Tenancy by the Entireties is a special form of property ownership that Missouri, and some other states, reserved for married couples only. Tenancy by the Entireties means that a husband and wife own property as one person, and each of them owns a 100% interest in the property. This is different than co-tenancy, where each owner only owns their respective interest in the property (such as when two unmarried people own property – they each own only their half).
It is presumed that jointly owned property by married couples is tenancy by the entirety, and the presumption can only be rebutted by evidence that there was consent, agreement, or acquiescence that the property was not owned in this way. Tenancy by the Entirety property is fully exempt from creditors of one spouse, and is exempt in bankruptcy provided that only one spouse is filing. If both spouses file bankruptcy, the exemption does not apply, and if a creditor trying to collect a judgment is a creditor of both spouses, the exemption does not apply.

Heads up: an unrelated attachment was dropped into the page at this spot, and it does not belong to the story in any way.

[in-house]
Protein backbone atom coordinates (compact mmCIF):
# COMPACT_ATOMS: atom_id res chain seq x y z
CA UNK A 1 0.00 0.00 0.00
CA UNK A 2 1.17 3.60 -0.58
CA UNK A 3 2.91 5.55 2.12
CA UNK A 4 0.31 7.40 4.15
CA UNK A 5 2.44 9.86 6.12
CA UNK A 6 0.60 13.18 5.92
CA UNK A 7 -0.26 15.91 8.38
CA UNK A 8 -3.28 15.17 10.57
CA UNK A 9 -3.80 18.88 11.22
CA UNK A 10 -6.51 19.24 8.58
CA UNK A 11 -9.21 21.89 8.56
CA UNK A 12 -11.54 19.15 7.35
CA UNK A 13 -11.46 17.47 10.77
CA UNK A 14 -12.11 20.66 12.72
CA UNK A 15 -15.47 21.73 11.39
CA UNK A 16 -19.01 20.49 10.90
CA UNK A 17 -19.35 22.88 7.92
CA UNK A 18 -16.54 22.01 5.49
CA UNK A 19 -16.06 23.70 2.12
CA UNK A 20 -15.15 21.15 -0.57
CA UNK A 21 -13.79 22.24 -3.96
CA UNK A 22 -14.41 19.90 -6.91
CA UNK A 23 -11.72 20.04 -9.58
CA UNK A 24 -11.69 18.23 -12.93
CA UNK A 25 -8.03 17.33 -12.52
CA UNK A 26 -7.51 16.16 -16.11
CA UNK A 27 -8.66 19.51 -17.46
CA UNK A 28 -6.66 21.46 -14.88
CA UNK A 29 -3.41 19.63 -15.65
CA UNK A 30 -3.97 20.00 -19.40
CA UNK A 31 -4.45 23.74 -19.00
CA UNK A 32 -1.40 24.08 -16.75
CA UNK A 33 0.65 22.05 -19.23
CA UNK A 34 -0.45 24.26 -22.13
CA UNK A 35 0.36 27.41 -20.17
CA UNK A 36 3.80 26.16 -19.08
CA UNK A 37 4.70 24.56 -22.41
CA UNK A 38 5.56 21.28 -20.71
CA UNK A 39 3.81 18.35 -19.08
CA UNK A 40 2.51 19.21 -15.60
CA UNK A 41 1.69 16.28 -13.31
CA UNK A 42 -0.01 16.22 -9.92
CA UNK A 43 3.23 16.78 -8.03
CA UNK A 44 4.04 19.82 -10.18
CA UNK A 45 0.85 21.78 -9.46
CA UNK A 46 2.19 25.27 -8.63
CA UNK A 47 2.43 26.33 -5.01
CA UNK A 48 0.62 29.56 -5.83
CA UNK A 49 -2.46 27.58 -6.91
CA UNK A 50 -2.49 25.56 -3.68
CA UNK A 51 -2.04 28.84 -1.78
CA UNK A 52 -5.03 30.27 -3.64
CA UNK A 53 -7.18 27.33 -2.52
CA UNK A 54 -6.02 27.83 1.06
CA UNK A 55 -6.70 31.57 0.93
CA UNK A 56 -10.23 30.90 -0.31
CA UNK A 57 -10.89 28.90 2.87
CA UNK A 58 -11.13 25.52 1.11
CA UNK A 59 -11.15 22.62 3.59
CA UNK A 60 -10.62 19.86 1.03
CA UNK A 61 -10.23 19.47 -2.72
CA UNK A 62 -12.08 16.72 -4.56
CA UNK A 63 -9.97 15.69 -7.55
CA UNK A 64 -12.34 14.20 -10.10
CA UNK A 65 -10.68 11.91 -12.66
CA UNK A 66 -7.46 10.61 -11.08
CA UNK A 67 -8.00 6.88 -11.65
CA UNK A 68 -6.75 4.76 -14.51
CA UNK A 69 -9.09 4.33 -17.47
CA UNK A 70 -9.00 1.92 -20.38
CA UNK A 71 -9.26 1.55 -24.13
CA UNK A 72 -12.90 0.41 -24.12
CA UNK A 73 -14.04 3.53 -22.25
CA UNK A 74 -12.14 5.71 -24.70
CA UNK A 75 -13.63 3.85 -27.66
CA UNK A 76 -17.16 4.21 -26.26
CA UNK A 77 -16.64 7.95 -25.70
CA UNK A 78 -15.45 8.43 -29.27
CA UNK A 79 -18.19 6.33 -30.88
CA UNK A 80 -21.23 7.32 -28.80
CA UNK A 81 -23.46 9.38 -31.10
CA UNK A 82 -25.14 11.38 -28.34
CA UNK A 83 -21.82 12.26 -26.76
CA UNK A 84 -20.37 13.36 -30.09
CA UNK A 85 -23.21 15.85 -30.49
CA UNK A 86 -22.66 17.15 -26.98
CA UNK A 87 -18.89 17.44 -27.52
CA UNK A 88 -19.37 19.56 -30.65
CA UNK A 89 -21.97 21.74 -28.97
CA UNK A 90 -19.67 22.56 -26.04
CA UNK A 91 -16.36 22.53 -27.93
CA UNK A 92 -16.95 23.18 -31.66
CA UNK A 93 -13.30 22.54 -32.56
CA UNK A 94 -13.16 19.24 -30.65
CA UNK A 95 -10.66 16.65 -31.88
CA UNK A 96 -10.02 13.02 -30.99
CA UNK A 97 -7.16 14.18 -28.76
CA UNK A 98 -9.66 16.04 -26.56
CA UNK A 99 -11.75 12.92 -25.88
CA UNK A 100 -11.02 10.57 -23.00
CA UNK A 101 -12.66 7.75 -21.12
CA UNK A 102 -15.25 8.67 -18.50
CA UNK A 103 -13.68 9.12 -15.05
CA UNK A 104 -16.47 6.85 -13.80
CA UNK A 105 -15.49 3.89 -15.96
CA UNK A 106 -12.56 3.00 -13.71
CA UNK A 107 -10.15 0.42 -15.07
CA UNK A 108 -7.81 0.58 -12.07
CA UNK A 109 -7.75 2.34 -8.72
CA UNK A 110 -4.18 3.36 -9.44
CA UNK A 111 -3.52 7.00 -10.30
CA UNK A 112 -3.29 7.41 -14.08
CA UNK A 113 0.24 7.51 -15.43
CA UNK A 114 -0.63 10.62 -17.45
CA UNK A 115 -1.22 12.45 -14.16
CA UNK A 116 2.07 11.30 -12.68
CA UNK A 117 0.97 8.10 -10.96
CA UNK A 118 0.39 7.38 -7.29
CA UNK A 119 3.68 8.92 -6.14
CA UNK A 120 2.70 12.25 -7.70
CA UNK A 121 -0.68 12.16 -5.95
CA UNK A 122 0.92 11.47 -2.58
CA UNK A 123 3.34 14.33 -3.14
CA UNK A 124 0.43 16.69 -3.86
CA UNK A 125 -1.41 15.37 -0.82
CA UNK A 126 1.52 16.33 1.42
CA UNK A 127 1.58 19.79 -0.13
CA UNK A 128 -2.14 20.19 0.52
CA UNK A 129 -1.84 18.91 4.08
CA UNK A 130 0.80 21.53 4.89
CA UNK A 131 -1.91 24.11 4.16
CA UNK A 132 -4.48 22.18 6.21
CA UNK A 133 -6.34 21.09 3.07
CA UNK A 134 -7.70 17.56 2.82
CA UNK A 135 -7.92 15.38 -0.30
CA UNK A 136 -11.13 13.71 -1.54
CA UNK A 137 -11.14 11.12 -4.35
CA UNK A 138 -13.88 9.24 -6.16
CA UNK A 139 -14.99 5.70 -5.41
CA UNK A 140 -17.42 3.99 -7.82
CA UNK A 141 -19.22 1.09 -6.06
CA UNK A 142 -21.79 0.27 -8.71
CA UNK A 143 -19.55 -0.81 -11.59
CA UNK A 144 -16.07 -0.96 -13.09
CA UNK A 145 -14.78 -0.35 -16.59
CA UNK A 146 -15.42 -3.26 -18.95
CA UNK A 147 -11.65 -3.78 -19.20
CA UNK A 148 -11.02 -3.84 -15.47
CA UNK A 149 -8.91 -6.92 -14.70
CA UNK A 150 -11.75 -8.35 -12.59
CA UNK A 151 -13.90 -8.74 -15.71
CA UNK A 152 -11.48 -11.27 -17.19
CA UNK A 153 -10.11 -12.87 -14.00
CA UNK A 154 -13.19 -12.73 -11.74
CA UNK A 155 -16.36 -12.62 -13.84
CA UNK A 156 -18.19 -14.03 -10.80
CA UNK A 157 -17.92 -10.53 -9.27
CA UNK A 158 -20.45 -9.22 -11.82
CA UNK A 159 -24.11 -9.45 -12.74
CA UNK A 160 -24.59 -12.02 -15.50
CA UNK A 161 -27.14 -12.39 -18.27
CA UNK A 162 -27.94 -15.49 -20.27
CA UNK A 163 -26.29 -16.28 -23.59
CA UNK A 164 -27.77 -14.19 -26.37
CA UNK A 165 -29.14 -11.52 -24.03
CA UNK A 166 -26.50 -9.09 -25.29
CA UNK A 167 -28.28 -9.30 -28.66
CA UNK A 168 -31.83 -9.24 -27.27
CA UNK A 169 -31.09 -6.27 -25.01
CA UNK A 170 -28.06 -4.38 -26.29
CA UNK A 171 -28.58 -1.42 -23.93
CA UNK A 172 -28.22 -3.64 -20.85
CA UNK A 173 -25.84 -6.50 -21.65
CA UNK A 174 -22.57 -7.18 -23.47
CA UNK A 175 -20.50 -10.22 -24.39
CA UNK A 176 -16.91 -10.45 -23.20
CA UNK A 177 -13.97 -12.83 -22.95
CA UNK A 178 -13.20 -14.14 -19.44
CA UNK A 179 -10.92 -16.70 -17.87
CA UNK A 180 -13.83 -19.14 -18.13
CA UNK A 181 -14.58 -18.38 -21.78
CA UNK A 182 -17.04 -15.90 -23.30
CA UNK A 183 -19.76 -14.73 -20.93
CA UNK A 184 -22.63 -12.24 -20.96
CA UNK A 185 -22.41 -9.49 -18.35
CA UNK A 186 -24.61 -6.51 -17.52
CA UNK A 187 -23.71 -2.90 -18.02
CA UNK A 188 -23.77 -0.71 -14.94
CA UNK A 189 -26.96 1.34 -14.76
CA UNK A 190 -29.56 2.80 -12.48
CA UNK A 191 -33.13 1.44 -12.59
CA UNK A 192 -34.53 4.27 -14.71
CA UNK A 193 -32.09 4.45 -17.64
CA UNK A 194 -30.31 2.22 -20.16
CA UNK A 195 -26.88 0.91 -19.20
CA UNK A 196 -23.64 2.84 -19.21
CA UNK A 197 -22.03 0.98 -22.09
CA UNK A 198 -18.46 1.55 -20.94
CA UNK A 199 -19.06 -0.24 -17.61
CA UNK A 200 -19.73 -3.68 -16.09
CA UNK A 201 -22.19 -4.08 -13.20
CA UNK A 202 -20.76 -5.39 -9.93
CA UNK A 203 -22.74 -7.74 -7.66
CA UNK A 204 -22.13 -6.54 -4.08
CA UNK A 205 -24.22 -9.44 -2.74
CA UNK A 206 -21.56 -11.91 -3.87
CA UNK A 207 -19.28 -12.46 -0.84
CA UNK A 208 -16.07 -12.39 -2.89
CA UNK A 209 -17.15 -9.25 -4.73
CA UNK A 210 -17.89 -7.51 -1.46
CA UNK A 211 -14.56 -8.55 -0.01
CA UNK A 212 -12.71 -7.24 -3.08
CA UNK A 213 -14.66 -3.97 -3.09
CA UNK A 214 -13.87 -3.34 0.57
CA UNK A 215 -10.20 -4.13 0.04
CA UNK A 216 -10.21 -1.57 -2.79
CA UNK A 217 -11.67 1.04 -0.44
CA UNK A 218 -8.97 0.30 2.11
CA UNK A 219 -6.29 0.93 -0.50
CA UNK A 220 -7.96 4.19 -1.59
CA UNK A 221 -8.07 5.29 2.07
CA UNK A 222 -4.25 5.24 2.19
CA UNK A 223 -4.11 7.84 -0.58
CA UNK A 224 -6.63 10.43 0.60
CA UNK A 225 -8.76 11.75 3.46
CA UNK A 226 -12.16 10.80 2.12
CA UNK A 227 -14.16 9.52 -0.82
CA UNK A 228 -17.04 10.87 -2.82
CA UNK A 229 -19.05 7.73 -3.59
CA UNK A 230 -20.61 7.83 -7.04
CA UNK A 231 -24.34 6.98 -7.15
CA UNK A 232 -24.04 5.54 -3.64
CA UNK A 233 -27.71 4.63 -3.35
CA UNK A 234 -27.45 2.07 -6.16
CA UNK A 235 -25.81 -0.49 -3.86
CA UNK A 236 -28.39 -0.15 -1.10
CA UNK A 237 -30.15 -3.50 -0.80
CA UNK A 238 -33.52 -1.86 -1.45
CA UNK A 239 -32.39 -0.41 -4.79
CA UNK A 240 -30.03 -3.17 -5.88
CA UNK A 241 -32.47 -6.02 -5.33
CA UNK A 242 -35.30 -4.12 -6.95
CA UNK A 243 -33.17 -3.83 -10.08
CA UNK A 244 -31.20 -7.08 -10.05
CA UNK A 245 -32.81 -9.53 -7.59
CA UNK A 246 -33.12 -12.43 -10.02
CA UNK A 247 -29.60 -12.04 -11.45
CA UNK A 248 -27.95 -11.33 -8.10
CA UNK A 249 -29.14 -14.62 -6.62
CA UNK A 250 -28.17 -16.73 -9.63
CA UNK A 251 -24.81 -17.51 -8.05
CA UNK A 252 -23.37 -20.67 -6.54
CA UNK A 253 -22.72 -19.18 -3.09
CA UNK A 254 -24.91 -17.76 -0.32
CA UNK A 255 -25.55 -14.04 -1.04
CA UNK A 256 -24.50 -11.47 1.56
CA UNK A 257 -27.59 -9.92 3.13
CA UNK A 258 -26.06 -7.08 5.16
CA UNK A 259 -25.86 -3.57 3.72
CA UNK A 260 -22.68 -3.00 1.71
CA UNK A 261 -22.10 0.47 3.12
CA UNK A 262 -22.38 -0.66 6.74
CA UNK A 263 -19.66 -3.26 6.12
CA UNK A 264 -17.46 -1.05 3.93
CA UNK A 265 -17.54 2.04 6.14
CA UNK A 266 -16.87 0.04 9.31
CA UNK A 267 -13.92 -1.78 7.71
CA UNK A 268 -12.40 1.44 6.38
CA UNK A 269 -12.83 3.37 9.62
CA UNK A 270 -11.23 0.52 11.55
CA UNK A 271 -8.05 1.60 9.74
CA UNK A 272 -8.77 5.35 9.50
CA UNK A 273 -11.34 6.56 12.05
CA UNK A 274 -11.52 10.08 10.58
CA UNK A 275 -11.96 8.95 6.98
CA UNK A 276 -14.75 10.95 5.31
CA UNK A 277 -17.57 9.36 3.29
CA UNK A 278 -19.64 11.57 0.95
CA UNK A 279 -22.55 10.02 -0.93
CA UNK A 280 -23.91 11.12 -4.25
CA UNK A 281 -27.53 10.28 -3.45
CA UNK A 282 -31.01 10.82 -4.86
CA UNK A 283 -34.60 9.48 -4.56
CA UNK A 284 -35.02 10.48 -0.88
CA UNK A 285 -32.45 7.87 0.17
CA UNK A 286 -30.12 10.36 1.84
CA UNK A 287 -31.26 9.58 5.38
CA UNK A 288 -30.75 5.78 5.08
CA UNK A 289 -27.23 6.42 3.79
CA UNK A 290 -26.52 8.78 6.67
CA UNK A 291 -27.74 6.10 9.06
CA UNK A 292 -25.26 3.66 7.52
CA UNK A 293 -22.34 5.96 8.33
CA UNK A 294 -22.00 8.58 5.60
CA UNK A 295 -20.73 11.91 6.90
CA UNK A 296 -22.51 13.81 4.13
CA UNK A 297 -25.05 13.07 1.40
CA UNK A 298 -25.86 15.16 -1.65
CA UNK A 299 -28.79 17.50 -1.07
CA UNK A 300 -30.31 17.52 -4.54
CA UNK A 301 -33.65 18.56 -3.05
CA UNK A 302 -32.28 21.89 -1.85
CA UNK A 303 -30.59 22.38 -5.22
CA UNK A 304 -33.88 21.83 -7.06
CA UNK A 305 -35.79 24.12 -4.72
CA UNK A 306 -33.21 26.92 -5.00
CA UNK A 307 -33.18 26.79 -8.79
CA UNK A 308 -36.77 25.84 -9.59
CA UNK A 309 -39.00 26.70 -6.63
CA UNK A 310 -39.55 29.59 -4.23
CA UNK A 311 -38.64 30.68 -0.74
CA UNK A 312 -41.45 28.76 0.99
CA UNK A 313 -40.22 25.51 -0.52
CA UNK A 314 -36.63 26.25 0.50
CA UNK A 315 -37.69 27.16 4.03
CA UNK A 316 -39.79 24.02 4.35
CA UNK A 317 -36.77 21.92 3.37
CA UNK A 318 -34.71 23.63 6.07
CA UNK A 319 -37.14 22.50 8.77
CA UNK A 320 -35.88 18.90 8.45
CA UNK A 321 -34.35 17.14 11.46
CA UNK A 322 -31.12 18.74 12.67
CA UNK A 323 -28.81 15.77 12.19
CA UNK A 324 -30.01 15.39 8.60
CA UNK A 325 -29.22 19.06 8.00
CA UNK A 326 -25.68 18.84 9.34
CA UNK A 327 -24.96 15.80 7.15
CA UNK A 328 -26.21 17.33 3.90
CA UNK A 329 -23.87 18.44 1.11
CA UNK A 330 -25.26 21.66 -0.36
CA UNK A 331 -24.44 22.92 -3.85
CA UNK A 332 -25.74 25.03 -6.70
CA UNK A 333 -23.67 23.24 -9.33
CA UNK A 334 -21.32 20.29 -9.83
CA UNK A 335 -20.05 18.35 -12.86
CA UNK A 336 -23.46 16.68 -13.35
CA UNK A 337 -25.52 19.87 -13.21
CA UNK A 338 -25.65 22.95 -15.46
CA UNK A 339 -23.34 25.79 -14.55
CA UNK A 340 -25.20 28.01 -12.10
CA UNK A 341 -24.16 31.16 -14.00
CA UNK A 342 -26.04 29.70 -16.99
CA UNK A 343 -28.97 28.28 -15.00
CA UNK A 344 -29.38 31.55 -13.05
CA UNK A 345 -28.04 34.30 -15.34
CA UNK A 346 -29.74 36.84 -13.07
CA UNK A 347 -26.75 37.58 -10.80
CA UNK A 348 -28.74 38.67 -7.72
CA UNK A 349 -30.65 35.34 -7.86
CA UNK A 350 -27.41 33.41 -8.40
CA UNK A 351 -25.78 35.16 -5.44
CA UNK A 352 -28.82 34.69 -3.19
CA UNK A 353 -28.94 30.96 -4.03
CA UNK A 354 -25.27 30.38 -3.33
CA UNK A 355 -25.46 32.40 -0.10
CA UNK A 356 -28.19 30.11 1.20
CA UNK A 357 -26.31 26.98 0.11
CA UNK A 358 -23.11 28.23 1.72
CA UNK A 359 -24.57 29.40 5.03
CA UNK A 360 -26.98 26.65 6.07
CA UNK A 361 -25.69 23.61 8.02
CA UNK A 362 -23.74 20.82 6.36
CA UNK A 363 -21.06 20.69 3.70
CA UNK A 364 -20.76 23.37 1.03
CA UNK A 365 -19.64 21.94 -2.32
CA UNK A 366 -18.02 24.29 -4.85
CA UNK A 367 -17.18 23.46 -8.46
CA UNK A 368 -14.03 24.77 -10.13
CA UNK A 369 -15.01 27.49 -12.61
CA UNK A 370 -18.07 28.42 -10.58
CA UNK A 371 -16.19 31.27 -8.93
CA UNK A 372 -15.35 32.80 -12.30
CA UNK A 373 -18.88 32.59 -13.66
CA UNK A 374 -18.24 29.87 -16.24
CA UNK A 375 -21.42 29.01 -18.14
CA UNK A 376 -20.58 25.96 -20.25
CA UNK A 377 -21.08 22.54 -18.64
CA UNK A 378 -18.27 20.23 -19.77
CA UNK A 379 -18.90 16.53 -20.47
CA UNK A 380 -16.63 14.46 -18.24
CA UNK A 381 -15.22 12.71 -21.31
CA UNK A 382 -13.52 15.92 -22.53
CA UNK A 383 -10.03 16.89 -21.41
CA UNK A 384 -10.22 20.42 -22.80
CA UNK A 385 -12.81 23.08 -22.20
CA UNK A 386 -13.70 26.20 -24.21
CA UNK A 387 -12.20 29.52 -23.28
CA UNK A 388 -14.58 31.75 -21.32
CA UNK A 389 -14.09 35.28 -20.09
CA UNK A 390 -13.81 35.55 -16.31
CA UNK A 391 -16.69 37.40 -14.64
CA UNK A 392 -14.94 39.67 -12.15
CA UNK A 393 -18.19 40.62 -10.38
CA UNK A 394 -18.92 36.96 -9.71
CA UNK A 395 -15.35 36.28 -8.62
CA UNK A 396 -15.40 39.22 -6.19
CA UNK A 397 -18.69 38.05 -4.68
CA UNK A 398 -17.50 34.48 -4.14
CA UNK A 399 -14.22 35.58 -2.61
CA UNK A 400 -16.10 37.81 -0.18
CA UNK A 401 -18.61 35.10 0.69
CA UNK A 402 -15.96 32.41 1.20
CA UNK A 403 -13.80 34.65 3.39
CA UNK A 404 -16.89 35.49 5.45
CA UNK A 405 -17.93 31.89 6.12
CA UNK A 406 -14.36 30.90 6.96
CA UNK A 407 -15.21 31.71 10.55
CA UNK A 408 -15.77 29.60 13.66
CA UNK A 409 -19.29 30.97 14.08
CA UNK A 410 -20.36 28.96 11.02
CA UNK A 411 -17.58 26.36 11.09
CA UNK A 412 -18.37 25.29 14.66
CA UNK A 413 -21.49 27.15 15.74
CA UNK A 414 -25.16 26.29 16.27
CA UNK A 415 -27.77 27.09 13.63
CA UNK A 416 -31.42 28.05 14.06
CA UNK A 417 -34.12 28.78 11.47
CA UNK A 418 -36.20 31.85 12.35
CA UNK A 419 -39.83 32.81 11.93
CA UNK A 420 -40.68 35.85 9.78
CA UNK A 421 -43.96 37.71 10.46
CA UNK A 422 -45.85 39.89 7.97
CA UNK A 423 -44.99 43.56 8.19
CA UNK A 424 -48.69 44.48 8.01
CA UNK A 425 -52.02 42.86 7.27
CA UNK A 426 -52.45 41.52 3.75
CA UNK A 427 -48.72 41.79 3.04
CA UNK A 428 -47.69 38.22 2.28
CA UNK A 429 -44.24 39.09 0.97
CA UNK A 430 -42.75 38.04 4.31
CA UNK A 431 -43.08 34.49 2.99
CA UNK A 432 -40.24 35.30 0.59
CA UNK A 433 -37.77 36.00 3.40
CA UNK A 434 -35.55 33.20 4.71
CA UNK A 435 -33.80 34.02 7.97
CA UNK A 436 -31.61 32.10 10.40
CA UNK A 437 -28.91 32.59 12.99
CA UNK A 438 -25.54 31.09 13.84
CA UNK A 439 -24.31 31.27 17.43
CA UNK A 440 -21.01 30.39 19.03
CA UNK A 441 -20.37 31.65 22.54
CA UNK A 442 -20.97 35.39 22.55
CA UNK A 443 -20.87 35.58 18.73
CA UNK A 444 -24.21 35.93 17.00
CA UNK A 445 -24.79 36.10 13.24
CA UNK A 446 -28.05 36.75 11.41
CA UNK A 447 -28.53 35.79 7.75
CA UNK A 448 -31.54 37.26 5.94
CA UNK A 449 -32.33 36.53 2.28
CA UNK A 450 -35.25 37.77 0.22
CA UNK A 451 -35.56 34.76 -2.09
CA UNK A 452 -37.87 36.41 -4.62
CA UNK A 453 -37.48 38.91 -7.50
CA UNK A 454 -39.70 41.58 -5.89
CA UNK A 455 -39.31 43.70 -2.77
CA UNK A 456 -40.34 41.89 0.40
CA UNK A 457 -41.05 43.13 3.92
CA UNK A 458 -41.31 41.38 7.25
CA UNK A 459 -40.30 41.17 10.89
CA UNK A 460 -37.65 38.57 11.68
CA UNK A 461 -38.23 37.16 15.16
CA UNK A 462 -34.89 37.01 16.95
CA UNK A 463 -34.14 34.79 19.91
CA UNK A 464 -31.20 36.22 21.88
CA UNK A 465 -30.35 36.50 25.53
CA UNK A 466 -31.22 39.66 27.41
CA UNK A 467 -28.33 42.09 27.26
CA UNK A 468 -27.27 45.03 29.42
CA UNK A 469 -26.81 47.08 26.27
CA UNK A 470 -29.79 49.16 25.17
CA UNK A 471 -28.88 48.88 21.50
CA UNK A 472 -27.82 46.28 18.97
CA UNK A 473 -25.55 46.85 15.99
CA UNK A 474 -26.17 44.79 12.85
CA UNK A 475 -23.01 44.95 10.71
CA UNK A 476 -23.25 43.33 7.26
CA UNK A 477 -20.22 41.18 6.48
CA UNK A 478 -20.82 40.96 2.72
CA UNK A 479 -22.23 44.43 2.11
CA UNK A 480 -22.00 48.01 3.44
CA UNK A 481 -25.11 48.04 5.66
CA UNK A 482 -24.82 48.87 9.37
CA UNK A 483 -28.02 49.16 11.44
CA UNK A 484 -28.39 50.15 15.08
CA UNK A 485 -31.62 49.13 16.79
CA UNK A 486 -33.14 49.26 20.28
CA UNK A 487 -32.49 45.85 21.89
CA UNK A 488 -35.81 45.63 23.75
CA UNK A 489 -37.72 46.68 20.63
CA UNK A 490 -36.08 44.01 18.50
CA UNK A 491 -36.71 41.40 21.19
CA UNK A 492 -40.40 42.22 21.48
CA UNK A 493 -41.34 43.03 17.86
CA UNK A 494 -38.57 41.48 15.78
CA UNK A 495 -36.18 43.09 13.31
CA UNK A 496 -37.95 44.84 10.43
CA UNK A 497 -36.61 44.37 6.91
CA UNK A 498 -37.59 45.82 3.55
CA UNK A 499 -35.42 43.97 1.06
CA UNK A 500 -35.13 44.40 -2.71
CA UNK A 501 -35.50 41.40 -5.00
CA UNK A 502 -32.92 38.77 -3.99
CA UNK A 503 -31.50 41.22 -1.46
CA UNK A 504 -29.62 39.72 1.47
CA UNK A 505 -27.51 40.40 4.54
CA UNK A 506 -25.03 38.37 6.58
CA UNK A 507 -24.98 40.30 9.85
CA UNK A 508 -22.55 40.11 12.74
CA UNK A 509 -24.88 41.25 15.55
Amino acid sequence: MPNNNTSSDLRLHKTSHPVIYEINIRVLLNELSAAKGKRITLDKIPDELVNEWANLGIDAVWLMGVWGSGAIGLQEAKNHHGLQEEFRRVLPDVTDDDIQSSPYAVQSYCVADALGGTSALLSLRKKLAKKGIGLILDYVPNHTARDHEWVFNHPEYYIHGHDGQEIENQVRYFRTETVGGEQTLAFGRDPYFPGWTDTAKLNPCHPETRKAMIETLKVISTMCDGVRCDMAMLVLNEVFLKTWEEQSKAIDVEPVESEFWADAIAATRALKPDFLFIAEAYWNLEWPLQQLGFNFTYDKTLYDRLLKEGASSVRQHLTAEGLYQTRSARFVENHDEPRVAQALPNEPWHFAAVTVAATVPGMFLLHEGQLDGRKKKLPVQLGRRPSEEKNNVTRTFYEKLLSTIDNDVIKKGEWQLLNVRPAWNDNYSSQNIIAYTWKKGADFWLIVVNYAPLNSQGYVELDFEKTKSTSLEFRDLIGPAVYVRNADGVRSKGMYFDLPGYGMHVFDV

In the recent ruling, a creditor had obtained a judgment in another state, registered it in Missouri, and attempted to collect the debt by seizing assets (known as execution) that were jointly owned by a married couple. The Court held that, even though there was some evidence that the property was only owned by one spouse, it was not enough to rebut the presumption of tenancy by the entirety, and the property was exempt from collection.